Tulip query

Rodger Whitlock totototo@pacificcoast.net
Fri, 03 Sep 2004 03:30:46 PDT
On 31 Aug 04 at 0:32, Mark Smyth wrote:

> I have been repotting bulbs recently and tonight was the turn of the
> species Tulips. I know that they make a new bulb each year but most
> of mine are now divided into two or three bulbs. Any ideas why they
> would have done this? Will they bloom next spring? They are grown in
> clay pots in a mixture of bought top soil grit and a slow release
> fertilizer.

Iris danfordiae is notorious for splitting into dozens of tiny
bulblets that take years to reach flowering size -- unless it is
planted very deeply in the soil. Your species tulips are behaving
somewhat the same way.

My guess is that these bulbs dig themselves very deeply into the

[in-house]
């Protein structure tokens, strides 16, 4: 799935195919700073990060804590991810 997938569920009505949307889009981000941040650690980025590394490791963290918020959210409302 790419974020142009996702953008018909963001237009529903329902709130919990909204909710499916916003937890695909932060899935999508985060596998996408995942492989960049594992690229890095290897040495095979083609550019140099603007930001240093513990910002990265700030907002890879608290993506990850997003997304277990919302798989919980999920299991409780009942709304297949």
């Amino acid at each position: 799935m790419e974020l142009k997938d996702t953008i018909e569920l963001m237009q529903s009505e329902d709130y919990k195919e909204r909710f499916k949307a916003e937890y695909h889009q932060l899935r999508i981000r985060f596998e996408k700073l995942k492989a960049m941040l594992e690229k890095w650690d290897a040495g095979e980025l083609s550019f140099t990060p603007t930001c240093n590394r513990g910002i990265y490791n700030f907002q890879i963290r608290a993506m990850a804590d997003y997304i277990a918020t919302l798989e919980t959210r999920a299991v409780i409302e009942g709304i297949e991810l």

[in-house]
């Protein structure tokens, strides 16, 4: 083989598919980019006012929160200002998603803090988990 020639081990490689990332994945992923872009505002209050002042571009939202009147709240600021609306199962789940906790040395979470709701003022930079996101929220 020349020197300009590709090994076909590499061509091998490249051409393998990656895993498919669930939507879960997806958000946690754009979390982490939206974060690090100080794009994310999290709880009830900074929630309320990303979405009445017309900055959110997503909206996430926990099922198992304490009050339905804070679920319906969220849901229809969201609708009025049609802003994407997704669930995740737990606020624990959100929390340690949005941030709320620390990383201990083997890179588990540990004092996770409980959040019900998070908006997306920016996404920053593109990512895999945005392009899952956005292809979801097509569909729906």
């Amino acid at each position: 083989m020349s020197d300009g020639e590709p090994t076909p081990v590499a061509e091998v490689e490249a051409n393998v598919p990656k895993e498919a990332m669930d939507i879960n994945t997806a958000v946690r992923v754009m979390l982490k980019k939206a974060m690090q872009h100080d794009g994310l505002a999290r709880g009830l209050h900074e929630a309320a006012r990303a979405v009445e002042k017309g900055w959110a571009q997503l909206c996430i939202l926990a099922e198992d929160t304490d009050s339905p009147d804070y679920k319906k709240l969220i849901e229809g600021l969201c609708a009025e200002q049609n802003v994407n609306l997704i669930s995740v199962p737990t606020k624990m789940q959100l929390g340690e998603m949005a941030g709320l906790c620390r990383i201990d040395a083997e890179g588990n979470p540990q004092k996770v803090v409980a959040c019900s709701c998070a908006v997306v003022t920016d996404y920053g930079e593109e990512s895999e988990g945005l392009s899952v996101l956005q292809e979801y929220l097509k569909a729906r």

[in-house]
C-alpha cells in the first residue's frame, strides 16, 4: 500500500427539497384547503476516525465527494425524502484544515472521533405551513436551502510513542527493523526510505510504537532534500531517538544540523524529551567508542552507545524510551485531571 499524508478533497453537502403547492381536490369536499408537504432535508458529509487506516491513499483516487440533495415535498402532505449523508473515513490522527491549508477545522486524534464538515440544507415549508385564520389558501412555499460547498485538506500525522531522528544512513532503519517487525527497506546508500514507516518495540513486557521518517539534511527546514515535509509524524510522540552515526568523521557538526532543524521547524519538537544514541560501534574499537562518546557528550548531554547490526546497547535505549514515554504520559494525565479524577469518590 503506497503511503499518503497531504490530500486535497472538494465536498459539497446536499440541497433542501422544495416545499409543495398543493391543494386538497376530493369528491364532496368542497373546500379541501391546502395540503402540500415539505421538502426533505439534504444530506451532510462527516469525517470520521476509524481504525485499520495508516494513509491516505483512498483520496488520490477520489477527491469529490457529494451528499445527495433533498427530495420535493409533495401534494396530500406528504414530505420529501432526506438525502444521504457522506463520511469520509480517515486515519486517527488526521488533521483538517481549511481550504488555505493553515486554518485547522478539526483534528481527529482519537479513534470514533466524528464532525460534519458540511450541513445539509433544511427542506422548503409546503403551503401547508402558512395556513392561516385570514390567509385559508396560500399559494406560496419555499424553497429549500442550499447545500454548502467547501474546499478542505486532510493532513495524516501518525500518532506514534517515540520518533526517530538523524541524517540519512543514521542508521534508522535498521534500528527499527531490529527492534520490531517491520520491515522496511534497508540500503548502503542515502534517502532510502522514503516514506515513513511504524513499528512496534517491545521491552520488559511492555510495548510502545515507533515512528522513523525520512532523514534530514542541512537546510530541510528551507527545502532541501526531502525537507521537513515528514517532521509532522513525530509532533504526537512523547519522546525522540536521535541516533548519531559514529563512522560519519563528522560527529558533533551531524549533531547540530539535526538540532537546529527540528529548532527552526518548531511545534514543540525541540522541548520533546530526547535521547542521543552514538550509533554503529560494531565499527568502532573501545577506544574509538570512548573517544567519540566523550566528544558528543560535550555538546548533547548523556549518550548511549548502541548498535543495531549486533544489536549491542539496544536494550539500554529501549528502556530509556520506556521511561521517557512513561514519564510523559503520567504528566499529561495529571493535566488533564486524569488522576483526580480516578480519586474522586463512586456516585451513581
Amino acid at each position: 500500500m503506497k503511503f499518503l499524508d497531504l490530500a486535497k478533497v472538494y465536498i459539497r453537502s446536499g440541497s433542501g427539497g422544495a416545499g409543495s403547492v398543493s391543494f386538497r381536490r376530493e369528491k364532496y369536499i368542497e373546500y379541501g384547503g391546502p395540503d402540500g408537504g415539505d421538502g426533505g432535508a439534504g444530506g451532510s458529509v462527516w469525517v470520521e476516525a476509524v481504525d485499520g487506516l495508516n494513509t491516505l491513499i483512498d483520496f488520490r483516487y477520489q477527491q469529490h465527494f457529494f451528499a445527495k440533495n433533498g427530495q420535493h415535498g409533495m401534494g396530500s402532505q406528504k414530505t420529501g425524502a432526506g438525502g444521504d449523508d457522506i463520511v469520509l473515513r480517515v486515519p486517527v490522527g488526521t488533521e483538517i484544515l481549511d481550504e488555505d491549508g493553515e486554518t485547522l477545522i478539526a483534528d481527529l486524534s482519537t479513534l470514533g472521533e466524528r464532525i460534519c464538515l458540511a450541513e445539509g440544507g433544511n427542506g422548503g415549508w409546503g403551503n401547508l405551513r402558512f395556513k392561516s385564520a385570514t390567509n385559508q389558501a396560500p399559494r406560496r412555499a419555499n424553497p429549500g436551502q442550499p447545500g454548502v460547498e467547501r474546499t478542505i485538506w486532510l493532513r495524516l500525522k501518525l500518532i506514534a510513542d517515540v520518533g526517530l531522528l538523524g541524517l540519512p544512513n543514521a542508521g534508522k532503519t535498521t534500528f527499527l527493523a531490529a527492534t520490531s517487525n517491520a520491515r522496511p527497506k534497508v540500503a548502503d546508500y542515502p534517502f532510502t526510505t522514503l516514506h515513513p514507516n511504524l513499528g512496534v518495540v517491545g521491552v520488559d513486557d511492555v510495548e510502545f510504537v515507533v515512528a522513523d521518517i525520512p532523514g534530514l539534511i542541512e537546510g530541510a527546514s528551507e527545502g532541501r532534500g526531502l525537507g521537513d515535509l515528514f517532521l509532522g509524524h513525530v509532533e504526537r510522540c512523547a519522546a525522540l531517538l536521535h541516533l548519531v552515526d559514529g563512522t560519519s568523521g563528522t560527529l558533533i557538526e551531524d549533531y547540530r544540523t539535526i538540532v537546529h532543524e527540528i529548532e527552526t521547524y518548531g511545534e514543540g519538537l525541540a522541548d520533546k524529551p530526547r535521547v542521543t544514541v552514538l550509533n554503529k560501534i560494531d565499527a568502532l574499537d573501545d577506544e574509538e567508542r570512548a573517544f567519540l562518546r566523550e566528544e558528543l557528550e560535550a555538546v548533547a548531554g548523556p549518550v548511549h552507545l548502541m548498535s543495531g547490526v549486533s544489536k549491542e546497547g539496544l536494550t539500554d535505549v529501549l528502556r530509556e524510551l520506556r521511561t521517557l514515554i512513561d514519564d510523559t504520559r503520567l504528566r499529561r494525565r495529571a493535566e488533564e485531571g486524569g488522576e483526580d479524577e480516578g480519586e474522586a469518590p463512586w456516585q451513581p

soil in their natural habitat, so that there are mechanisms which
say in effect, "Hey, I'm close to the surface, time to split up and
multiply vegetatively instead of by seed." Soil temperatures or
diurnal or seasonal fluctuation in temperature may be the
determining factor.

This isn't quite right, though. The usual commercial clone of I. 
danfordiae is a sterile triploid, and such bulbs often have the habit 
of multiplying vegetatively and flowering very little.

In general, commercial clones of bulbs have been selected *because*
they multiply well as bulbs; that is, because they split up freely.

As for cultivation, try planting your tulips in very deep pots and 
then plunging these to the rim in soil or sand in a sunny position.

Even better, build a raised bed for them and plant them out. Many 
bulbs are quite unhappy in pots; plant them out where have free 
root-run, and they're like children let out of school, happy and 

A bed raised 30-40cm (12-16 inches) above grade suffices.

Given the damp Irish climate, you may want to devise a rain cover 
to keep it dry in summer.

Rodger Whitlock
Victoria, British Columbia, Canada
Maritime Zone 8, a cool Mediterranean climate

on beautiful Vancouver Island

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